The recent expanding use of cultivation-independent techniques for bacterial identification is reliant on the lack of knowledge of the conditions under which most bacteria are growing in their natural habitat and the difficulty to develop culture media that accurately reproduce these conditions. A molecular method that has been recently used in several areas to examine the bacterial diversity living in diverse environments is the denaturing gradient gel electrophoresis (DGGE). In DGGE, polymerase chain reaction (PCR)-generated DNA fragments of the same length but with different base-pair sequences can be separated. Separation is based on electrophorectic mobility of a partially melted double-strand DNA molecule in polyacrylamide gels, which is decreased when compared with that of the completely helical form of the molecule. Molecules with different sequences may have a different melting behavior and will therefore stop migrating at different positions in the gel. Application of the PCR-DGGE method in endodontic research has revealed that there are significant differences in the predominant bacterial composition between asymptomatic and symptomatic cases. This suggests that the structure of the bacterial community can play a role in the development of symptoms. In addition, new bacterial phylotypes have been disclosed in primary endodontic infections. PCR-DGGE has also confirmed that intra-radicular infections are a common finding in root-filled teeth associated with persistent periradicular lesions. The microbiota in failed cases significantly vary from teeth to teeth, with a mean number of species far higher than previously shown by culturing approaches. Application of the PCR-DGGE technique in endodontic microbiology research has the potential to shed light on several aspects of the different types of endodontic infection as well as on the effects of treatment procedures with regard to infection control. Copyright © 2005 by the American Association of Endodontists.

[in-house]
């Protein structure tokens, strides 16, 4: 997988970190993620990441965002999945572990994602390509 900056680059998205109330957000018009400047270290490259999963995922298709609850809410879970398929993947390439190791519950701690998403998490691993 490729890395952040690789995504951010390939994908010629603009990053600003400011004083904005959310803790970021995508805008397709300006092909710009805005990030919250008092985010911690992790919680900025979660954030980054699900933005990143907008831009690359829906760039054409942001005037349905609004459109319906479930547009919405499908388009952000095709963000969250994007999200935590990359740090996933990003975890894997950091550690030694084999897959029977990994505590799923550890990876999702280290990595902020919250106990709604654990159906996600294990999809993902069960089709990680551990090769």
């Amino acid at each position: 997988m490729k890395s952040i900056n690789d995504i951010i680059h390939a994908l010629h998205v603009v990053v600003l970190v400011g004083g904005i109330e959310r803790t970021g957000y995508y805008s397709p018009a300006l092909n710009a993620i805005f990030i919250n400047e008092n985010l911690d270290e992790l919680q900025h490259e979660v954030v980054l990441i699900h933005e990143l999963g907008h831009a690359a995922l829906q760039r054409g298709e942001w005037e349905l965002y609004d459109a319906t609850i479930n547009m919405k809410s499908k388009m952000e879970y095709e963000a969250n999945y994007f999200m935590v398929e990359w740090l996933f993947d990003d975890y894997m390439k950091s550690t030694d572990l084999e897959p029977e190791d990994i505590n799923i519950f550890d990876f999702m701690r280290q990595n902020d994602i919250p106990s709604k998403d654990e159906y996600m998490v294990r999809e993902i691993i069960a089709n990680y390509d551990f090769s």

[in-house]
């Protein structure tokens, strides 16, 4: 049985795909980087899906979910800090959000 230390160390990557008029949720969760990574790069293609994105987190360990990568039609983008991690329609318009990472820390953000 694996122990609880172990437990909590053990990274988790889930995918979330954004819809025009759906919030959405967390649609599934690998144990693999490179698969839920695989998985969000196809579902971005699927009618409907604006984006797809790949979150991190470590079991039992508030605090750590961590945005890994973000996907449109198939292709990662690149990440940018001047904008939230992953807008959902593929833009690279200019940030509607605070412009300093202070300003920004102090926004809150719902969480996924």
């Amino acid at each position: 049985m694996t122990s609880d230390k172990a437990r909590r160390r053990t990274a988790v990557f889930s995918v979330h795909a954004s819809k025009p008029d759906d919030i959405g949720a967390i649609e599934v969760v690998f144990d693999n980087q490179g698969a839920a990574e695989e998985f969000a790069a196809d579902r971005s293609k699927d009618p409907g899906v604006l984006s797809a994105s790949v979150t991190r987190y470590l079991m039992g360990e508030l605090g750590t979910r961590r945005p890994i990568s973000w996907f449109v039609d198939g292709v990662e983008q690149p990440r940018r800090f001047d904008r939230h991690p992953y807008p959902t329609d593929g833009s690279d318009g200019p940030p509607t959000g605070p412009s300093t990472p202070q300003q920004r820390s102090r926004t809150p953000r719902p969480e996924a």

|Original language||English (US)|
|Number of pages||8|
|Journal||Journal of Endodontics|
|State||Published - Jan 1 2005|